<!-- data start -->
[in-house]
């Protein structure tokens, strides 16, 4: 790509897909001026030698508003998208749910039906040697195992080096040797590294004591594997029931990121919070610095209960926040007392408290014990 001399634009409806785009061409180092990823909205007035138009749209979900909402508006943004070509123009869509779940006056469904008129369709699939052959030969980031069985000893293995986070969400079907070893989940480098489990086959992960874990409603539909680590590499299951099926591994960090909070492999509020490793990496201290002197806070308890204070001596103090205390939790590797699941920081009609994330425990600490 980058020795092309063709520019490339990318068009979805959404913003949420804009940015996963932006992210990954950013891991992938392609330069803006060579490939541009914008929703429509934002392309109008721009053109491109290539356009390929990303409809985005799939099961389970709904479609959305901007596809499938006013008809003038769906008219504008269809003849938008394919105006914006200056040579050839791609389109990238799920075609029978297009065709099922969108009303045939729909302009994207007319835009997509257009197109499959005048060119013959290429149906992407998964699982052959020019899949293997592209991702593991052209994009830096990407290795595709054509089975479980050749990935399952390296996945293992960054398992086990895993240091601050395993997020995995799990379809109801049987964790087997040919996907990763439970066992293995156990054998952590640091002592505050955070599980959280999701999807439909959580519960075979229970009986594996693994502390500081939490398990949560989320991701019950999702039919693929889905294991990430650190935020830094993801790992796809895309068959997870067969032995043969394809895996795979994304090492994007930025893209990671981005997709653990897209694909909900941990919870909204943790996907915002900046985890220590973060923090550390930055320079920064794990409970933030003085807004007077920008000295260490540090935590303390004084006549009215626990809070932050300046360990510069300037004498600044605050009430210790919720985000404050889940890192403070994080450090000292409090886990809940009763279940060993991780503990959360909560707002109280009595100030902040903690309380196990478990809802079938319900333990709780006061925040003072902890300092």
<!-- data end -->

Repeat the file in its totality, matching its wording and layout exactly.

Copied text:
[in-house]
């Protein structure tokens, strides 16, 4: 790509897909001026030698508003998208749910039906040697195992080096040797590294004591594997029931990121919070610095209960926040007392408290014990 001399634009409806785009061409180092990823909205007035138009749209979900909402508006943004070509123009869509779940006056469904008129369709699939052959030969980031069985000893293995986070969400079907070893989940480098489990086959992960874990409603539909680590590499299951099926591994960090909070492999509020490793990496201290002197806070308890204070001596103090205390939790590797699941920081009609994330425990600490 980058020795092309063709520019490339990318068009979805959404913003949420804009940015996963932006992210990954950013891991992938392609330069803006060579490939541009914008929703429509934002392309109008721009053109491109290539356009390929990303409809985005799939099961389970709904479609959305901007596809499938006013008809003038769906008219504008269809003849938008394919105006914006200056040579050839791609389109990238799920075609029978297009065709099922969108009303045939729909302009994207007319835009997509257009197109499959005048060119013959290429149906992407998964699982052959020019899949293997592209991702593991052209994009830096990407290795595709054509089975479980050749990935399952390296996945293992960054398992086990895993240091601050395993997020995995799990379809109801049987964790087997040919996907990763439970066992293995156990054998952590640091002592505050955070599980959280999701999807439909959580519960075979229970009986594996693994502390500081939490398990949560989320991701019950999702039919693929889905294991990430650190935020830094993801790992796809895309068959997870067969032995043969394809895996795979994304090492994007930025893209990671981005997709653990897209694909909900941990919870909204943790996907915002900046985890220590973060923090550390930055320079920064794990409970933030003085807004007077920008000295260490540090935590303390004084006549009215626990809070932050300046360990510069300037004498600044605050009430210790919720985000404050889940890192403070994080450090000292409090886990809940009763279940060993991780503990959360909560707002109280009595100030902040903690309380196990478990809802079938319900333990709780006061925040003072902890300092």